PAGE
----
Not being the most athletically-inclined person, cycling has never been high on my list of favourite past-times (or even featured on the list at all). I learned to ride a bike as a child, felt pleased at the accomplishment of a new skill learned, and then happily carried on with my life, never again feeling the need to get on the saddle.
That was until I moved to Cambodia. As anyone who’s ever explored the Kingdom will know, everyone in Cambodia cycles. Khmer friends have suggested that it’s simply too hot to be walking around, and with scorching midday temperatures hitting the high 30s, it’s not difficult to see the logic.
As soon as I arrived it became pretty clear that not only was buying a bike important if I were to fit in, but that it would be much more eco and pocket-friendly than tuk-tuking everywhere. I dutifully tried my hand at bartering, purchased my very first grown-up bike, and rapidly – and rather unexpectedly – found a love of life on two wheels.
It turns out that what I didn’t like about cycling was cycling up hills. Yes, there’s definitely a valid argument that I might just be lazy, but when you live at the bottom of a very steep hill, cycling around really isn’t that appealing. Ever wondered why cycling is so much more popular in The Netherlands?
To my joy, much of Cambodia is as flat as a pancake, and before I knew it I was hopping on my bike and pedalling here, there, and everywhere. Once I (and my backside) had got used to being on the saddle, I got more and more adventurous, even hiring a mountain bike for longer cycling excursions.
It was a revelation. Not only is cycling the way that most people living in Cambodia get from A to B, but Cambodia lends itself perfectly exploration-by-bike. No more Air Canada flights for this girl – it was all bikes from here on out.
Most people come to Cambodia to visit the mighty temples of Angkor. Concealed by encroaching jungle for many years – though not quite as forgotten as some would suggest – paved roads now wind their way between most temple sites. For as little as a dollar you can hire a one-speed bike at most guesthouses, and if you’re feeling generous you could spend $2 on hiring a white bike, with $1.50 going to support education and clean water projects in rural Siem Reap.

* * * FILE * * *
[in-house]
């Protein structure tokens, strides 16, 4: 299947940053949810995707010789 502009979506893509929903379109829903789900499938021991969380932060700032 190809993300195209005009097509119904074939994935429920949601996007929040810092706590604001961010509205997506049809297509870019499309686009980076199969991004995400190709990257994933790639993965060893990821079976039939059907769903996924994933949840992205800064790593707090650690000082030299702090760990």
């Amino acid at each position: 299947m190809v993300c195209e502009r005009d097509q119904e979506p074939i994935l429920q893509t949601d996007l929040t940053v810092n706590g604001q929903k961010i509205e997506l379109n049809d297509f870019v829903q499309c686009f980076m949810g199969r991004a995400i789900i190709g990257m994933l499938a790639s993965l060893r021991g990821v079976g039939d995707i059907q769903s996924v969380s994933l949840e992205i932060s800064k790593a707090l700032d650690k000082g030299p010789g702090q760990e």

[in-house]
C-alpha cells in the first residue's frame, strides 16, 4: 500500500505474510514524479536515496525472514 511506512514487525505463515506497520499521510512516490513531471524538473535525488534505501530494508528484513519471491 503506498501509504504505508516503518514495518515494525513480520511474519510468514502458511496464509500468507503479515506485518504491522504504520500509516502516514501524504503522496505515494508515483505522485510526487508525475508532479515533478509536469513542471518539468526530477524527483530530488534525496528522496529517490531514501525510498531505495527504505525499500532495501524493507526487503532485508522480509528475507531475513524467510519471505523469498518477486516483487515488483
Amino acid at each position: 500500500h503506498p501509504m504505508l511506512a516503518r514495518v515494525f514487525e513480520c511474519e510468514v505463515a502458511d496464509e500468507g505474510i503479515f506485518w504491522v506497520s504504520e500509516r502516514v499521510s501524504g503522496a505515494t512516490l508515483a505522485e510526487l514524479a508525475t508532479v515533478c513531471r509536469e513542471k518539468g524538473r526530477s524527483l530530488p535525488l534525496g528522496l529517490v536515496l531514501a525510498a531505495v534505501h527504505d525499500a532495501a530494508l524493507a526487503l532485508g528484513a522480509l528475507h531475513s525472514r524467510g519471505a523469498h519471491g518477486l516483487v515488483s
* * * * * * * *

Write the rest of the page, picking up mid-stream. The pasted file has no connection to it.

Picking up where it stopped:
Free maps outlining both the big and small ‘temple circuit’ can be found in many guesthouses, shops, and cafés, so navigating your own way around the temples isn’t too tricky. Just make sure to take plenty of water, and lock your bike up at every temple (locks are generally provided). Top insider tip? Have an early or late lunch, then make your way to Angkor Wat when everyone else is heading off in search of food.
More adventurous cyclists might be better off hiring mountain bikes (around $5/day), as there are plenty unpaved off-road routes to lesser-explored temples. For this you should hire a guide, as not only will they know the best tracks away from the tourist trail, but they’ll also make sure you don’t disappear into to the jungle never to be seen again.
On a mountain bike you could also cycle from Siem Reap out to the Tonlé Sap Lake, or even down to Beng Mealea, an impressive though half-collapsed temple, where you can spend the night in a local homestay. Travelling on two wheels is also the best way to take in what’s around you, so hiring a bike and heading off for a day is great for learning more about village life in Cambodia.
For adventurous souls and those dedicated to green, overland travel, packing some panniers and exploring Cambodia entirely by bike is also a great option. Unless you already know the country or can speak a little Khmer, this isn’t necessarily something I’d advise doing without some guidance, however.
Cycling guides can be hired for private cycling trips.
and Many people even combine cycling through Cambodia with cycling in Laos or Vietnam. For a short stay in Vietnam it shouldn’t be difficult to find any hotel discounts Ho Chi Minh City may offer. There are a number of wonderful guides out there, but few can come higher recommended than Lucky, Cambodia’s seven times national cycling champion and owner of what has to be the Kingdom’s biggest thighs. 100kms in 2.5 hours – that’s all I’m saying.
There are also group cycling adventures that you can sign up to, some of which also support development efforts in Cambodia. A great one-day event is the annual Angkor Wat Bike Race and Ride, a temple cycle that raises money for Village Focus International. If you have a little more time and are interested in seeing hidden corners of Cambodia while engaging with the local culture and supporting community development, it’s also worth checking out the annual PEPY Ride.
Sarah is a Cambodia-dwelling English girl who recently found a love of cycling. She still prefers pushing her bike up big hills though. She’s not very good at twitter, but sometimes re-tweets interesting tit-bits which you just might like. @SreySarah